Modern Minoan Paganism: Walking with Ariadne's Tribe

Walk the sacred labyrinth with Ariadne, the Minotaur, the Great Mothers, Dionysus, and the rest of the Minoan pantheon. Modern Minoan Paganism is an independent polytheist spiritual tradition that brings the gods and goddesses of the ancient Minoans alive in the modern world. We're a revivalist tradition, not a reconstructionist one; we rely heavily on shared gnosis and the practical realities of Paganism in the modern world. Ariadne's thread reaches across the millennia to connect us with the divine. Will you follow where it leads?

Find out all about Modern Minoan Paganism on our website: We're a welcoming tradition, open to all who share our love for the Minoan deities and respect for our fellow human beings.

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Minoan Auguries: For the Birds?

Birds abound in Minoan art: swallows (shown above in a detail from the Spring fresco from Akrotiri), doves, partridges, hoopoes, and other birds whose exact species we can't identify. I've looked before at the variety of our feathered friends who appear in the frescoes, statuary, and other Minoan art.

In Modern Minoan Paganism, we associate swallows with Therasia, doves with Rhea, and larks with Korydallos. But how did the Minoans view birds, through the lens of their culture and beliefs?

Obviously, we can't know for certain what the Minoans thought of birds in general or any type in particular. But there is one thing I'd bet on: they used birds for divination.

Divination by watching birds, a.k.a. ornithomancy, was surprisingly common in the ancient Mediterranean. That makes sense, given that large numbers of birds fly across the Mediterranean Sea twice a year in the course of seasonal migrations from Europe to Africa.

Around the world and across time, birds have been seen as messengers from the gods because they're able to cross boundaries and travel to places humans simply can't (at least, not without airplanes and space ships).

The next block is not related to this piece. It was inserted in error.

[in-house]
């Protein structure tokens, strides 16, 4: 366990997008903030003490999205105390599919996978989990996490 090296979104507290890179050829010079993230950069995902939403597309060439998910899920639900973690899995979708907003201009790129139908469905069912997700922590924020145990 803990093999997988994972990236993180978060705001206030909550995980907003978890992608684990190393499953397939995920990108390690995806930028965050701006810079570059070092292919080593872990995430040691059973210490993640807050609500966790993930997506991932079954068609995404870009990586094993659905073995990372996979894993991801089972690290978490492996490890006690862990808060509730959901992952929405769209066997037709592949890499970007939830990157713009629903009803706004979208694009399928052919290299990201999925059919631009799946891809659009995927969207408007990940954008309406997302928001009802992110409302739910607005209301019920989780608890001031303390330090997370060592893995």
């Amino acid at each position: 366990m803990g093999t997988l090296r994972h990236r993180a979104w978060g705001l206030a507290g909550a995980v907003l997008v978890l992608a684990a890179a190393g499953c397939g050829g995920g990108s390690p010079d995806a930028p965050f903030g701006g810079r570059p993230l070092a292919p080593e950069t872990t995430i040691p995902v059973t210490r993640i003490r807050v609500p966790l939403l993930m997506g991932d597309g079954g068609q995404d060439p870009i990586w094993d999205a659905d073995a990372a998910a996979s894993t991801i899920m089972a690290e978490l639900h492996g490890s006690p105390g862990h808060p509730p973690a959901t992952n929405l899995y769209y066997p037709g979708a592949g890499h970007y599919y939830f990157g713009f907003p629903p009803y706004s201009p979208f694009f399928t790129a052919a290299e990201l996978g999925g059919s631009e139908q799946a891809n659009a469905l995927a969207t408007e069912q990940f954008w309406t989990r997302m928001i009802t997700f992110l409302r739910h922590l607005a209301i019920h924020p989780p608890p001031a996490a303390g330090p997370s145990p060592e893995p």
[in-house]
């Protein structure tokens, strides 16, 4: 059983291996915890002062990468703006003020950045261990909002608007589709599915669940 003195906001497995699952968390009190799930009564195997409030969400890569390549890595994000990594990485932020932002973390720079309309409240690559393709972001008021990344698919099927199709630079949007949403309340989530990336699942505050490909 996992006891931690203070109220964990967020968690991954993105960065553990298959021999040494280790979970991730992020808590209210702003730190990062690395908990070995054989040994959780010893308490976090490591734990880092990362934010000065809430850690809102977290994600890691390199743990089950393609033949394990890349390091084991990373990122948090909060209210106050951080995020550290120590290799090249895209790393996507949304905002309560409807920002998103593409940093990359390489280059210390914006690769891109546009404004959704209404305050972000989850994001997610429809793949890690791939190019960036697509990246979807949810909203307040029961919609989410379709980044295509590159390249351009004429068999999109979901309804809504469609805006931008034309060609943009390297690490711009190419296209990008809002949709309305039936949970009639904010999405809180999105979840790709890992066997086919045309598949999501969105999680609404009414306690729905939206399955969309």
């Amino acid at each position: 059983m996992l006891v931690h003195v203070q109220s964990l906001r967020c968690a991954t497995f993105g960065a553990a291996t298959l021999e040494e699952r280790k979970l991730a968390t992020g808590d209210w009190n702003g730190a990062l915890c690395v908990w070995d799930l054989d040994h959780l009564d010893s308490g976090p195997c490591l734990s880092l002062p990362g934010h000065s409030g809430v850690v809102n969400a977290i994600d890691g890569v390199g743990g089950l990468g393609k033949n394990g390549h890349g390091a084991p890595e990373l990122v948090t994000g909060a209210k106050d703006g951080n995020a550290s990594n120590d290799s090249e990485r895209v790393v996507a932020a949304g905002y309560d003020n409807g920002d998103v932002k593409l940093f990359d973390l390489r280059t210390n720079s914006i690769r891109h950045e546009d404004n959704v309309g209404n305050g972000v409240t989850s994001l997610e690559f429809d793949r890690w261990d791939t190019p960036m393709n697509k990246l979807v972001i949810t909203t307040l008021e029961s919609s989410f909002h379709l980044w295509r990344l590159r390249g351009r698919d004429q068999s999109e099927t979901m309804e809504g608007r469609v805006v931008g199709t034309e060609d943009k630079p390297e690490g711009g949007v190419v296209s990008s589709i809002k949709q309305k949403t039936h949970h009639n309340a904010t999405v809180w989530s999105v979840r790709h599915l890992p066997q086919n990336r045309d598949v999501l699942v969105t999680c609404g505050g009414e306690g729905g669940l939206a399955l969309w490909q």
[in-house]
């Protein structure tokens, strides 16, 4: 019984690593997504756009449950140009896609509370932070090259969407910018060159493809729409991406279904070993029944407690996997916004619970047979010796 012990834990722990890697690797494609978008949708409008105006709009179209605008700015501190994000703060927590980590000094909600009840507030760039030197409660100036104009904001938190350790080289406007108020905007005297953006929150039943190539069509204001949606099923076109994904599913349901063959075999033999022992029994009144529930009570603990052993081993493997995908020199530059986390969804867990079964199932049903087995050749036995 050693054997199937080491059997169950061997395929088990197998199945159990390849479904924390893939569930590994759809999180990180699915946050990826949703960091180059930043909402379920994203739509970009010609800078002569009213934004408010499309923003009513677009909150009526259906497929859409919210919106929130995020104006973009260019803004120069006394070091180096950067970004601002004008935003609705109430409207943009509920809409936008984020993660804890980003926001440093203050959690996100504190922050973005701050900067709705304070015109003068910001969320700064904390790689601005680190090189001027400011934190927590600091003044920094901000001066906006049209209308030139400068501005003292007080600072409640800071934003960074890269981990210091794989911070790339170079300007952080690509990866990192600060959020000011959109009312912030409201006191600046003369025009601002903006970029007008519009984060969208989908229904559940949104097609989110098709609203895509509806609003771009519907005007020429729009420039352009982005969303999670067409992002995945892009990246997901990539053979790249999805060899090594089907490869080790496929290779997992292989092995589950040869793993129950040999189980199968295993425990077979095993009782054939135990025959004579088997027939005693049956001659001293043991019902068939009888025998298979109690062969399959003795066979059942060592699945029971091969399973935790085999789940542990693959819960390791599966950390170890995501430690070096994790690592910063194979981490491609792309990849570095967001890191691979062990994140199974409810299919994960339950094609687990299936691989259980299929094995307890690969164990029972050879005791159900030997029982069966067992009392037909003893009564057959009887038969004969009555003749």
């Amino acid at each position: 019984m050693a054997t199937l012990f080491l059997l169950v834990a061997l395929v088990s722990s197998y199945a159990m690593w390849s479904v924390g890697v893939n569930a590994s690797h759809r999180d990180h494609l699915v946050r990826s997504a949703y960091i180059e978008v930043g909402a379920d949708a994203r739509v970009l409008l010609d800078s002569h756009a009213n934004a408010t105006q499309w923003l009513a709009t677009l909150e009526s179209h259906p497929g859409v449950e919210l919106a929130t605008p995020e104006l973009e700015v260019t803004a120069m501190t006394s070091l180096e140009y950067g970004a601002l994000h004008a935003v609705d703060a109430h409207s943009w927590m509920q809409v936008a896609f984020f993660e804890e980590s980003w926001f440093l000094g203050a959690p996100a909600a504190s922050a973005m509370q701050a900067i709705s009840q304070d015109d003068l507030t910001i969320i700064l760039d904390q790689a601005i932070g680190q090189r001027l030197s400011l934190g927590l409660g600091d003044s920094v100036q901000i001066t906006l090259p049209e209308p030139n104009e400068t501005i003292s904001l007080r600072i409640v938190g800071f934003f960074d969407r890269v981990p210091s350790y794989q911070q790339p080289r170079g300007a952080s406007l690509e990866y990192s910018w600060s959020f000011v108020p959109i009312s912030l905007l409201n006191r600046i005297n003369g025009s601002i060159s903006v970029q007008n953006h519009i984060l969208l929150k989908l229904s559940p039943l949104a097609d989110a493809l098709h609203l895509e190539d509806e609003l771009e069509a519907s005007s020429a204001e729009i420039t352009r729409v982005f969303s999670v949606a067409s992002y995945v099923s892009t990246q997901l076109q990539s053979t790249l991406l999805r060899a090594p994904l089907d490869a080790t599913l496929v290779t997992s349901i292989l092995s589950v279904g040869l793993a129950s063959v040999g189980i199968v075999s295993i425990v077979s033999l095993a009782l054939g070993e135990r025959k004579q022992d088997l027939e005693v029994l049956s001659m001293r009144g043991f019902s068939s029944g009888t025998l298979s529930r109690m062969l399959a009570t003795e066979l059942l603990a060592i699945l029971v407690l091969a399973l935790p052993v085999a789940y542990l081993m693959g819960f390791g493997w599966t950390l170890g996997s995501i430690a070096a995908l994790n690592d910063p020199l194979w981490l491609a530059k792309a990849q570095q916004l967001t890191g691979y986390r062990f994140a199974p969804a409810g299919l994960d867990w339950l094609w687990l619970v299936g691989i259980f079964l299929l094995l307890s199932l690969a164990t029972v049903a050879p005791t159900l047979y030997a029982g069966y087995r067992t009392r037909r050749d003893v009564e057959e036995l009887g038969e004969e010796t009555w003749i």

So how might the Minoans have looked for messages from the divine in the movements of birds? The departure and return dates of migratory birds like swallows probably signaled not just the change of seasons but also messages for how the upcoming season would turn out: plenty of strong, healthy swallows coming back to nest in the spring might bode well for a good summer, for instance. Birds leaving earlier than usual in the autumn might predict a bad winter.

Birds behaving unusually might also be a message from deity: vultures coming down from the mountains to fly over a town, for instance, or a falcon snatching a lizard from your garden, or a flock of songbirds repeatedly circling a nearby field.

Another possibility is divination using tame or domesticated birds. In my novel The Last Priestess of Malia, part of the celebration of the Blessing of the Ships involves releasing a small flock of tame doves and reading auguries in their movements as they fly up into the sky then back toward their home - the dovecote at the temple.

How might you watch the birds around you as a part of your divination practice? You could start with a bird identification guide and some basic birdwatching information for your region: Which birds migrate to and from your area, and which ones stay year round? What does their normal behavior look like?

Once you know what's typical, you can keep an eye out for unusual activity - and listen for that inner voice that tells you it's not just coincidence. Watching and listening are valuable skills that keep you open to messages from the divine.

May all your auguries be auspicious!

In the name of the bee,
And of the butterfly,
And of the breeze, amen.

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Laura Perry is a priestess and creator who works magic with words, paint, ink, music, textiles, and herbs. She is the founder and Temple Mom of Modern Minoan Paganism. When she's not busy drawing and writing, you can find her in the garden or giving living history demonstrations at local historic sites.


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